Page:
EU ambassadors have confirmed the political agreement reached between Estonia and the European Parliament in December on the revised directive on the energy performance of buildings.
The directive is intended to improve energy efficiency in building work and encourage renovation.
After endorsement by the European Council, the parliament will have to approve the agreement reached in December in a vote scheduled for April 16. The move plans to decarbonise existing, inefficient structures and promote cost-effective renovation work, introduce a smartness indicator for structures, simplify the inspection of heating and air condition systems and create more parking spaces for electric vehicles.
“We strongly welcome this agreement, because it pays particular attention to mechanisms involving SMEs [small- and medium-sized enterprises] and phasing out the worst-performing building stocks,” said Eugenio Quintieri, the European Builders Confederation (EBC) secretary general.
The EBC welcomed the provision urging member states to improve access to more efficient techniques to cut energy use. “Given that around 92 per cent of enterprises in the construction sector have less than 10 workers, project aggregation is an important step to improve and simplify the offer vis-à-vis home owners and investors,” Quintieri said.
Buildings account for 40 per cent of the total European energy consumption and by updating rules, taking advantage of technological developments and encouraging efficiency, it is argued that the EU could help reach its 2020 and 2030 energy-efficiency targets.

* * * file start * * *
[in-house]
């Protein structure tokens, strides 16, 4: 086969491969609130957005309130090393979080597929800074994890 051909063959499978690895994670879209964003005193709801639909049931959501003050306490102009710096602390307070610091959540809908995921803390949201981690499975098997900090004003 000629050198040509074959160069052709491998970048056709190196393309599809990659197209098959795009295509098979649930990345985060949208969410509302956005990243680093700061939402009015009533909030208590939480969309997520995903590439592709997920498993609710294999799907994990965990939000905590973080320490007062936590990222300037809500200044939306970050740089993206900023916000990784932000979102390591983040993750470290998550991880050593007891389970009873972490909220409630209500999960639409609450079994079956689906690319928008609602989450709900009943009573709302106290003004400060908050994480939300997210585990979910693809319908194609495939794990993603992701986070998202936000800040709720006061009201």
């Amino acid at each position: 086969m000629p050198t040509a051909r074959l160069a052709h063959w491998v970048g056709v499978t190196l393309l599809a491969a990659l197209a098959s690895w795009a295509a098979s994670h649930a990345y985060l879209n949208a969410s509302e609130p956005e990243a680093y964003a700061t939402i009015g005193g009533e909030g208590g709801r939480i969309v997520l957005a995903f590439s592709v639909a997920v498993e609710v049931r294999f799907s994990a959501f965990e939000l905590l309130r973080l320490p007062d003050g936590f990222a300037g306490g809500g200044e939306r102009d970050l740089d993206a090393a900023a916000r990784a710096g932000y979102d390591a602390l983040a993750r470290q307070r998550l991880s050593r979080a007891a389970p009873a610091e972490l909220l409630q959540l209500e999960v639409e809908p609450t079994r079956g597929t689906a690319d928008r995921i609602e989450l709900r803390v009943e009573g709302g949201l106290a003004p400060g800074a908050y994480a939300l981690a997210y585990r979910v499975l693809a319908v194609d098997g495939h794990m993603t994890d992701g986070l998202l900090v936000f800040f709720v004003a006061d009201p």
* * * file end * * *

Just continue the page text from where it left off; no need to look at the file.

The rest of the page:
“Awareness on best practice is still low although various public and private initiatives developed successful projects. Thus we believe further efforts are needed to spread ideas on how to effectively engage with energy-efficiency renovation,” Quintieri added.
Temenuzhka Petkova, minister of energy in Bulgaria, which currently holds the EU’s rotating presidency, said: “Today we reached a major milestone for improving the energy efficiency of our citizens’ homes. The Bulgarian presidency is pleased to arrive at this result on the directive on the energy performance of buildings, which is one of the priority items on the agenda of the [European] Council. The ‘energy efficiency comes first’ principle is a key element of the Energy Union. Boosting the energy efficiency of buildings is one of the most effective ways of improving EU citizens’ quality of life, contributing to the achievement of a low-carbon economy, impacting economic growth, job creation and investments.”
The review of the buildings’ energy performance is part of the Clean Energy package presented by the commission in November 2016.
Sofia, Bulgaria’s capital, has plenty of inefficient buildings. Picture credit: Flickr